"Top 10 most annoying Americanisms

Posted by on December 27th, 2008
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by Ruth E. Van Reken

BS Top - Reken Third Culture 174

Obama has packed his staff with so-called “Third Culture Kids”—people who grew up outside the U.S. New research suggests this group shares common psychological traits that could shape his administration…………

Top 10 most annoying Americanisms

Hillary?

By PHK

By Patricia H. Kushlis

That’s right. Hillary’s nomination for Secretary of State raises a huge question mark in my mind. It’s unclear to me why Obama offered her the appointment or why she accepted it. I would have much preferred to see her on the Supreme Court where she could have been counted on to weigh in on issues for which her expertise is well suited, and where she could and would make a major difference on issues near to her and my heart.

But Secretary of State?

Does she realize how shrunken the State Department has become and will she be willing to spend the capital to turn the situation around? Does she understand how demoralized its professional staff is?

New face, new policies — or new face, same old habits? by FAİK SAĞKOL

In Op-Ed

Barack Obama will be sworn in as the 44th president of the United States of America. A fresh new face in the history of American politics.

Turkey believes Obama to be advised not to use “genocide” term

Turkey believes aides of U.S.-president elect Barack Obama would advise him to refrain from using "genocide" in defining the 1915 incidents. The impression came after Turkish officials held their first contacts with the new administration.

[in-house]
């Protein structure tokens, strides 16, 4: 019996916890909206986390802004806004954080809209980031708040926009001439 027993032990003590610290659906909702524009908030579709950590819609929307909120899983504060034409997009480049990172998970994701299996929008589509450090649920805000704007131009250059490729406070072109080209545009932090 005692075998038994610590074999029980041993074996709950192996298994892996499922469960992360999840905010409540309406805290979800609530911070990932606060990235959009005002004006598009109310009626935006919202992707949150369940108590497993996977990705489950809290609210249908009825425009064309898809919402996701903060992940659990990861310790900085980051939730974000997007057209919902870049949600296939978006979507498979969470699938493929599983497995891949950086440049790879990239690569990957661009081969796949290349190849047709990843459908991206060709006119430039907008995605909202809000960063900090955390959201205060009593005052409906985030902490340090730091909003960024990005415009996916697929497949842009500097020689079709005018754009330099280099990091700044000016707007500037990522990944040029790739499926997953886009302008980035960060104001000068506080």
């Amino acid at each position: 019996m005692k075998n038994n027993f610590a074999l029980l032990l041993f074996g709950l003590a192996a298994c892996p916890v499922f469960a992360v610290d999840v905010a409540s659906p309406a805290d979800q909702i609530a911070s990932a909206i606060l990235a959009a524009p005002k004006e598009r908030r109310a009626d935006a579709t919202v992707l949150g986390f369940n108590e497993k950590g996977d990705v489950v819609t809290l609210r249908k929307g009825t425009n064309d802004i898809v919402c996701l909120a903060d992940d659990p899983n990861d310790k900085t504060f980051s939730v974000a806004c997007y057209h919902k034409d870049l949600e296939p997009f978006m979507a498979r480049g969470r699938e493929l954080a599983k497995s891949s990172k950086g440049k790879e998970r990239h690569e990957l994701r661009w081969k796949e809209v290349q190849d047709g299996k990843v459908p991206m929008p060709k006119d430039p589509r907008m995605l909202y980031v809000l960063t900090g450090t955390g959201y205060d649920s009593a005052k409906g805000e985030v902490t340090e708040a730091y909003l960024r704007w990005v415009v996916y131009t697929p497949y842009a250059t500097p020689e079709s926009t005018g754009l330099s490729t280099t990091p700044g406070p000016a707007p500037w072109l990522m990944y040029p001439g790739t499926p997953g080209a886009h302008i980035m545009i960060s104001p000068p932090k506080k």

The 2008 Democratic Shift

By Reflection Cafe

David Brady, Douglas Rivers and Laurel Harbridge
Policy Review, December 2008
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After the 2004 presidential election, Republicans appeared to be in good shape. They had won the presidency, had a 30-seat margin in the House of Representatives and 55What caused the Democratic shift?

What caused these voters to switch their party identification between 2004 and 2008? The increase in Democratic support was not limited to independents, who typically exhibit more volatility in their partisan loyalties than voters in each party’s base. These are, for the most part, voters who supported George Bush’s reelection in 2004 and voted for Republican congressional candidates, but who have subsequently become more Democratic (or, perhaps more accurately, less Republican). One can think of any number of reasons for them to have moved in this direction, but most explanations fall into two broad categories: dissatisfaction with the performance of the Bush administration or estrangement from the Republican Party on ideological grounds. An obvious answer would appear to be President Bush’s unpopularity.

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